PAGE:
According to JAMA, the Journal of the American Medical Association, both influenza and COVID-19 can present with fever, chills, headache, cough, fatigue and myalgias – muscle aches and pain, which can involve ligaments, tendons and fascia, the soft tissues that connect muscles, bones and organs.

Influenza differs in that it also generally features nasal congestion and sore throat, while COVID-19 can include shortness of breath and loss of the senses of taste and smell.

Assessment centres

There are five COVID-19 assessment centres in the region. Appointments must be booked in advance.

The centres are located at:

• Hopital de Mattawa Hospital. Book an appointment by calling 705-744-5511 ext. 0

• North Bay Regional Health Centre. Book an appointment by calling 705-474-8600 ext 4110

• West Nipissing COVID-19 Assessment Centre, 219 O’Hara St., Sturgeon Falls. Book an appointment by calling 705-580-2186

• 75 Ann Street, Bracebridge. Book an appointment by calling 1-888-383-7009

• West Parry Sound COVID-19 Assessment Centre at 70 Joseph St., Parry Sound, Unit 105-106. Book an appointment by calling 705-746-4540 ext 5030

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Alberta challenged by dueling narratives over COVID-19: Hinshaw – rdnewsnow.com

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The chief medical officer of health said we can’t live in fear and terror of the virus for months but also can’t abandon efforts to protect the most vulnerable and ensure the health system can continue to meet all Albertans’ health needs.

Hinshaw is asking Albertans to respect COVID-19 and says it “is not just the flu.”

She said it is a novel virus that can overwhelm the health system and weaken essential services.

“Respecting COVID-19 means taking public health advice seriously by taking care of ourselves and communities by taking steps to prevent transmission.”

She also asked for respectful dialogue with those who have different opinions, saying solutions will be found by working together.

Hinshaw reiterated a balance must be found between minimizing the risk of COVID-19 and the harms of restrictions needed to keep the spread manageable.

“We have now crossed a tipping point and are losing the balance we have been seeking,” she warned.

The total number of COVID-19 cases across the province stands at 25,733. There are 3,138 4,477 active cases, up 826 from Friday, and 20,949 recovered cases, up 639.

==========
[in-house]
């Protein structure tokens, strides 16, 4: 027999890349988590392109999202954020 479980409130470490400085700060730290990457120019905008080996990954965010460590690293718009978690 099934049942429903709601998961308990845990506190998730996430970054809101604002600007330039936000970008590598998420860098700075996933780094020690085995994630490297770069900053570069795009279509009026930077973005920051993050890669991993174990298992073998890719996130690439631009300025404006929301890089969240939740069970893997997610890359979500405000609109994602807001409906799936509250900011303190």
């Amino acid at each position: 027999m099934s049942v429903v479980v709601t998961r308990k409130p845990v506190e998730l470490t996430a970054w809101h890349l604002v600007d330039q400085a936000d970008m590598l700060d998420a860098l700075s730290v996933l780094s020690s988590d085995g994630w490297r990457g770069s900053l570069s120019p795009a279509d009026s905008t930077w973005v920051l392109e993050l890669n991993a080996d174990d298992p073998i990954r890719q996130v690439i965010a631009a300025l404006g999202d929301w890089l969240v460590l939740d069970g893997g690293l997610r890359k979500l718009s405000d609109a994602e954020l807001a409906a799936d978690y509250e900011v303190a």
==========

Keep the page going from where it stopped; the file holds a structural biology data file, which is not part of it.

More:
Red Deer added 14 cases over the weekend and is up to 174. The city has 39 active cases as of Monday.

(With file from Chris Brown – CHAT News Today)

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Mandatory mask bylaw activated as Wood Buffalo hits 51 active COVID-19 cases

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A sign outside the Superstore in downtown Fort McMurray telling customers about the store’s mask policy on Sept. 13, 2020. Vincent McDermott/Fort McMurray Today/Postmedia Network

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The municipality’s mandatory mask bylaw has been activated after Wood Buffalo hit 51 active COVID-19 cases over the weekend. According to Alberta Health, 44 active cases are in Fort McMurray and seven active cases are in Wood Buffalo’s rural areas.

For 30 days, masks will be mandatory inside all indoor public spaces. The bylaw will not be lifted if the region remains over that limit. The bylaw was passed by council on Oct. 13.

A first offence will cost $100, with $200 for subsequent offences. This includes harassing or intimidating someone not wearing a mask due to a valid exemption. Businesses refusing to display signage will be fined $200. Frequent offenders could be fined up to $10,000, depending on the severity of the offence.

The bylaw does not apply to:

  • Anyone eating, drinking or exercising
  • Children under five-years-old
  • Anyone attending or leading religious services, although some religious organizations require worshippers to wear masks
  • Anyone needing to remove a mask to receive a service (for instance, dental work)
  • Caregivers, but only if a mask hurts their ability to care for anyone with a disability
  • Anyone needing physical assistance wearing masks